Three F-35I Adir fighter aircraft landed in Israel on Sunday, where they will join the stealth squadron of the Israel Air Force.
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The IAF took delivery of the first two F-35s in December and has been carrying out trial flights with the planes since then. The Israel Defense Forces hopes to have an operational F-35 squadron by the end of the 2017. The F-35s are also expected to take part in the IAF’s traditional Independence Day aerial display in May.
The IAF is expected to take delivery of several additional Adir airplanes over the course of the year, in addition to building a flight simulator for the squadron. In the meantime, IAF pilots have been traveling to the United States to practice on simulators there. One such trip took place around two weeks ago, with the goal of allowing the pilots to practice flying in extreme conditions and in emergencies.
“We practiced extreme safety incidents and exceptional mishaps, so that if we ever face such a situation we’ll know exactly what to do,” said Maj. D., the second in command of the F-35 “Golden Eagle” squadron, in an interview with the IAF website. Around half of the training hours on the F-35 are to take place on the ground, using a simulator, and not in flight.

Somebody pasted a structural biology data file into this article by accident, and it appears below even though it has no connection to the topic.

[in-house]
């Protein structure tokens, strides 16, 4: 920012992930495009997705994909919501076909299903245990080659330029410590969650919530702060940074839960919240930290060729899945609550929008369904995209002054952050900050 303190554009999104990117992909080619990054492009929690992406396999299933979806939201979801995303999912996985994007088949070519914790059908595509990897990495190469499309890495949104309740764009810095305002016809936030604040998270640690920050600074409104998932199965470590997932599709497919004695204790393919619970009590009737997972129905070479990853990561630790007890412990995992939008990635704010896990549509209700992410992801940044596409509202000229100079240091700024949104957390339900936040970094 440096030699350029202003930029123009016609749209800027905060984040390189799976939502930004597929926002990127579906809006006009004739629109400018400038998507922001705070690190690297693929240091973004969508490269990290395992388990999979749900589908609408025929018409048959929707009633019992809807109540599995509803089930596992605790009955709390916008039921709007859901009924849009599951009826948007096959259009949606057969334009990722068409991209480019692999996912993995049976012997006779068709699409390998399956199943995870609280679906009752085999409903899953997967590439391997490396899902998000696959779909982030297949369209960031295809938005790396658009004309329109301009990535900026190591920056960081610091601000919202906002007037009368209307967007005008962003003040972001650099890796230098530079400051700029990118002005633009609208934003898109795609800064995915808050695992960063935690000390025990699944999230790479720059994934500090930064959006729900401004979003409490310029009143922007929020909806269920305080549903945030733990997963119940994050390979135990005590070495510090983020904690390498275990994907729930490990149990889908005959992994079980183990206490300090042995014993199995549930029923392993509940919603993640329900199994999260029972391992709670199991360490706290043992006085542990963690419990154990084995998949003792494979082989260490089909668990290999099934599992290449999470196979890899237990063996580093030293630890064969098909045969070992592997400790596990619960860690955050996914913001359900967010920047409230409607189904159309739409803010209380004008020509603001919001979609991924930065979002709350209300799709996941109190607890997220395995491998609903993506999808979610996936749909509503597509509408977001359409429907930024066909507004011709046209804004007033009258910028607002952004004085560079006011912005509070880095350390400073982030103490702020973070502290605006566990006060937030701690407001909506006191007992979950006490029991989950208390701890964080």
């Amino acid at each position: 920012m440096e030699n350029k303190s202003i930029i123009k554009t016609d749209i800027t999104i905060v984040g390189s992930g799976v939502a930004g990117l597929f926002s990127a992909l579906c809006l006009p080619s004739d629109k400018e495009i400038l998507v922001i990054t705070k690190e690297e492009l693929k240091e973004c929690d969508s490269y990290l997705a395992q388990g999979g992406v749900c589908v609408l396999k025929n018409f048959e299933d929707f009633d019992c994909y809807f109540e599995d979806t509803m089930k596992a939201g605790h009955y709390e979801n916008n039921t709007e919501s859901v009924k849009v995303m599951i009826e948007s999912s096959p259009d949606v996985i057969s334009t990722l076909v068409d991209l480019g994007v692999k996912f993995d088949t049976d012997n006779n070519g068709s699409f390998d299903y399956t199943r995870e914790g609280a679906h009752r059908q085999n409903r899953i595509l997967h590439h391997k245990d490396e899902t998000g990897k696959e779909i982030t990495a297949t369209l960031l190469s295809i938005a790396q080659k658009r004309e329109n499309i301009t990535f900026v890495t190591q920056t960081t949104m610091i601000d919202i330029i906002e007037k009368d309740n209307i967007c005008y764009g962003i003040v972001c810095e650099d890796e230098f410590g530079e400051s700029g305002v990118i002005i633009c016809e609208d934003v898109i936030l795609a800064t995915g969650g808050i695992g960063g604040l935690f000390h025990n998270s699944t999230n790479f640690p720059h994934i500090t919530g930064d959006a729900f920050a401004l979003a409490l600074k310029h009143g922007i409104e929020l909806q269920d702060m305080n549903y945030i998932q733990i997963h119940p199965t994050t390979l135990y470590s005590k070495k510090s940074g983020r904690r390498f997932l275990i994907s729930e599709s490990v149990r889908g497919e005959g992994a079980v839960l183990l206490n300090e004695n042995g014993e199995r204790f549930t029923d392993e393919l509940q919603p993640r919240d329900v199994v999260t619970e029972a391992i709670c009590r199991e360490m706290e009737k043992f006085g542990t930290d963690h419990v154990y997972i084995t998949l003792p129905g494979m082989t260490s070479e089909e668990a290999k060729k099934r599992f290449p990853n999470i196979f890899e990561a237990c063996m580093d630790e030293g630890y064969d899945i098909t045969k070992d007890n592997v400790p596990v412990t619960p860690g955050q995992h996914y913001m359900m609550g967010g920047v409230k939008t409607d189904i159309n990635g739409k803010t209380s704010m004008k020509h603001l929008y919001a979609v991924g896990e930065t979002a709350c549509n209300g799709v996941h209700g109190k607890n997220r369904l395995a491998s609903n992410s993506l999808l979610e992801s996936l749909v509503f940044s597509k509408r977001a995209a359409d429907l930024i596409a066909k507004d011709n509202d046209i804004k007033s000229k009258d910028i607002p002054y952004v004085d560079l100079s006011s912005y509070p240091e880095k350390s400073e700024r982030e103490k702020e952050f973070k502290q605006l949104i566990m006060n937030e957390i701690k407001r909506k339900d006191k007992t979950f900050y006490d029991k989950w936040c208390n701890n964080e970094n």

Israel agreed to purchase 50 of the F-35 aircraft from Lockheed Martin, with the eventual goal of having two squadrons. Delivery of the first of the planes for the second squadron is not expected for another two years.
The F-35 came in for criticism during the design and manufacturing process, due to its high price as well as various problems. An IAF officer who was involved in the procurement process and who spoke on the condition of anonymity said that whereas in the first F-35 procurement deal, consisting of 33 planes, each plane cost around $100 million, in the deal signed in November for the purchase of 17 planes the per-unit cost dropped to around $85 million. The planes are purchased as part of the military aid agreement between Israel and the United States.